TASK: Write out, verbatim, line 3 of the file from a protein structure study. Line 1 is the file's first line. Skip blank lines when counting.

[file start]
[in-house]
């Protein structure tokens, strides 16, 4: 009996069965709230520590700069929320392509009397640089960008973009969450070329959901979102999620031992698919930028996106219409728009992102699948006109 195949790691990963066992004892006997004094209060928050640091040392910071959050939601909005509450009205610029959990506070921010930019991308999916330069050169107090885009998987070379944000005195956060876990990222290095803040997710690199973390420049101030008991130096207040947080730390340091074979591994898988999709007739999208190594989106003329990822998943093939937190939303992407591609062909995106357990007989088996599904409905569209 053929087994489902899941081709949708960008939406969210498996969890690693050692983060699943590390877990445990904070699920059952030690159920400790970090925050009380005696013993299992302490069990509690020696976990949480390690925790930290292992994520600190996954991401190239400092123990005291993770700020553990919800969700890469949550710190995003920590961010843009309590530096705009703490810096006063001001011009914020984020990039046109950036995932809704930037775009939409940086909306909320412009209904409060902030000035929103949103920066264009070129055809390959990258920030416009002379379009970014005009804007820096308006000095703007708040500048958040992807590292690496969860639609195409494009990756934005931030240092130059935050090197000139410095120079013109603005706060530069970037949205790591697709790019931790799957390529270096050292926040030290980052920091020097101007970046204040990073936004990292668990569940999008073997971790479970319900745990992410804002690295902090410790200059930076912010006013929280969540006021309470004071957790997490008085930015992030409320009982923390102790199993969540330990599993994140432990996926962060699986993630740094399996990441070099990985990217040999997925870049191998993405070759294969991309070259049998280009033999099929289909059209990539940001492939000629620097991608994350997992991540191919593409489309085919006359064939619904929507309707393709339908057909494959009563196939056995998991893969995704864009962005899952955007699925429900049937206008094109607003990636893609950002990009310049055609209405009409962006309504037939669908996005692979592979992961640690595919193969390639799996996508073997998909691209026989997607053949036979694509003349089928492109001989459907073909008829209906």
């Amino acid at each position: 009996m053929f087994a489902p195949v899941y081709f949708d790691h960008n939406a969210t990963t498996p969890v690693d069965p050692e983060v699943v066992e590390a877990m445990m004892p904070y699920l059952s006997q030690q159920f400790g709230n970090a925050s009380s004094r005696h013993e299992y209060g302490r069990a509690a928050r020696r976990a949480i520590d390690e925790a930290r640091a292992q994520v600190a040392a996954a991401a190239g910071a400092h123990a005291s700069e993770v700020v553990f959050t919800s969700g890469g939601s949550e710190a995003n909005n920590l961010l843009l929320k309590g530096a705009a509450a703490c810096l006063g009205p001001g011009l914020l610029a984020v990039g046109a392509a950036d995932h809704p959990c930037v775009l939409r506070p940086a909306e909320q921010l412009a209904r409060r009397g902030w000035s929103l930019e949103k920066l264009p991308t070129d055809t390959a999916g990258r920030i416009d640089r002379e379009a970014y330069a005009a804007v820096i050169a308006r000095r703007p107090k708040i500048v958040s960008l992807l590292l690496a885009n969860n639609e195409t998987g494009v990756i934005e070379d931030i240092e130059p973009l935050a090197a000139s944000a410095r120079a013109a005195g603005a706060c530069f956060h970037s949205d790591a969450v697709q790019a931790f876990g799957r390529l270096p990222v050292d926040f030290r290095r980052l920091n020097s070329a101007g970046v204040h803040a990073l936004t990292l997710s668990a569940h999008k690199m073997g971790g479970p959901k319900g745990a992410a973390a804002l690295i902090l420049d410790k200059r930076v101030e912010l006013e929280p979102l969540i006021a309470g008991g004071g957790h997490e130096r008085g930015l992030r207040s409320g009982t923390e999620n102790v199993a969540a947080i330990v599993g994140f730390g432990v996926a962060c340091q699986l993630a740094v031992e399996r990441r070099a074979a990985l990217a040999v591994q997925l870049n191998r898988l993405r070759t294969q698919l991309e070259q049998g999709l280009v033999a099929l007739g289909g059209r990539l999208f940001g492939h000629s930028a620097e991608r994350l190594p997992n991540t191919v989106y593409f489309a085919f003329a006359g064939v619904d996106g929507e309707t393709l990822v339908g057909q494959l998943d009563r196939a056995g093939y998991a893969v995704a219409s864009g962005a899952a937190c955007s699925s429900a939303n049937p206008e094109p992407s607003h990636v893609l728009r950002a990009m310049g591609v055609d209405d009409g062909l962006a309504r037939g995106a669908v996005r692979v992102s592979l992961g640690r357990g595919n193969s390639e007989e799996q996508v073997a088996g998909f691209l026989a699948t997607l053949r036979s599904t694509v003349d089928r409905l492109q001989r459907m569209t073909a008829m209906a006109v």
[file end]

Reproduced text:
């Amino acid at each position: 009996m053929f087994a489902p195949v899941y081709f949708d790691h960008n939406a969210t990963t498996p969890v690693d069965p050692e983060v699943v066992e590390a877990m445990m004892p904070y699920l059952s006997q030690q159920f400790g709230n970090a925050s009380s004094r005696h013993e299992y209060g302490r069990a509690a928050r020696r976990a949480i520590d390690e925790a930290r640091a292992q994520v600190a040392a996954a991401a190239g910071a400092h123990a005291s700069e993770v700020v553990f959050t919800s969700g890469g939601s949550e710190a995003n909005n920590l961010l843009l929320k309590g530096a705009a509450a703490c810096l006063g009205p001001g011009l914020l610029a984020v990039g046109a392509a950036d995932h809704p959990c930037v775009l939409r506070p940086a909306e909320q921010l412009a209904r409060r009397g902030w000035s929103l930019e949103k920066l264009p991308t070129d055809t390959a999916g990258r920030i416009d640089r002379e379009a970014y330069a005009a804007v820096i050169a308006r000095r703007p107090k708040i500048v958040s960008l992807l590292l690496a885009n969860n639609e195409t998987g494009v990756i934005e070379d931030i240092e130059p973009l935050a090197a000139s944000a410095r120079a013109a005195g603005a706060c530069f956060h970037s949205d790591a969450v697709q790019a931790f876990g799957r390529l270096p990222v050292d926040f030290r290095r980052l920091n020097s070329a101007g970046v204040h803040a990073l936004t990292l997710s668990a569940h999008k690199m073997g971790g479970p959901k319900g745990a992410a973390a804002l690295i902090l420049d410790k200059r930076v101030e912010l006013e929280p979102l969540i006021a309470g008991g004071g957790h997490e130096r008085g930015l992030r207040s409320g009982t923390e999620n102790v199993a969540a947080i330990v599993g994140f730390g432990v996926a962060c340091q699986l993630a740094v031992e399996r990441r070099a074979a990985l990217a040999v591994q997925l870049n191998r898988l993405r070759t294969q698919l991309e070259q049998g999709l280009v033999a099929l007739g289909g059209r990539l999208f940001g492939h000629s930028a620097e991608r994350l190594p997992n991540t191919v989106y593409f489309a085919f003329a006359g064939v619904d996106g929507e309707t393709l990822v339908g057909q494959l998943d009563r196939a056995g093939y998991a893969v995704a219409s864009g962005a899952a937190c955007s699925s429900a939303n049937p206008e094109p992407s607003h990636v893609l728009r950002a990009m310049g591609v055609d209405d009409g062909l962006a309504r037939g995106a669908v996005r692979v992102s592979l992961g640690r357990g595919n193969s390639e007989e799996q996508v073997a088996g998909f691209l026989a699948t997607l053949r036979s599904t694509v003349d089928r409905l492109q001989r459907m569209t073909a008829m209906a006109v």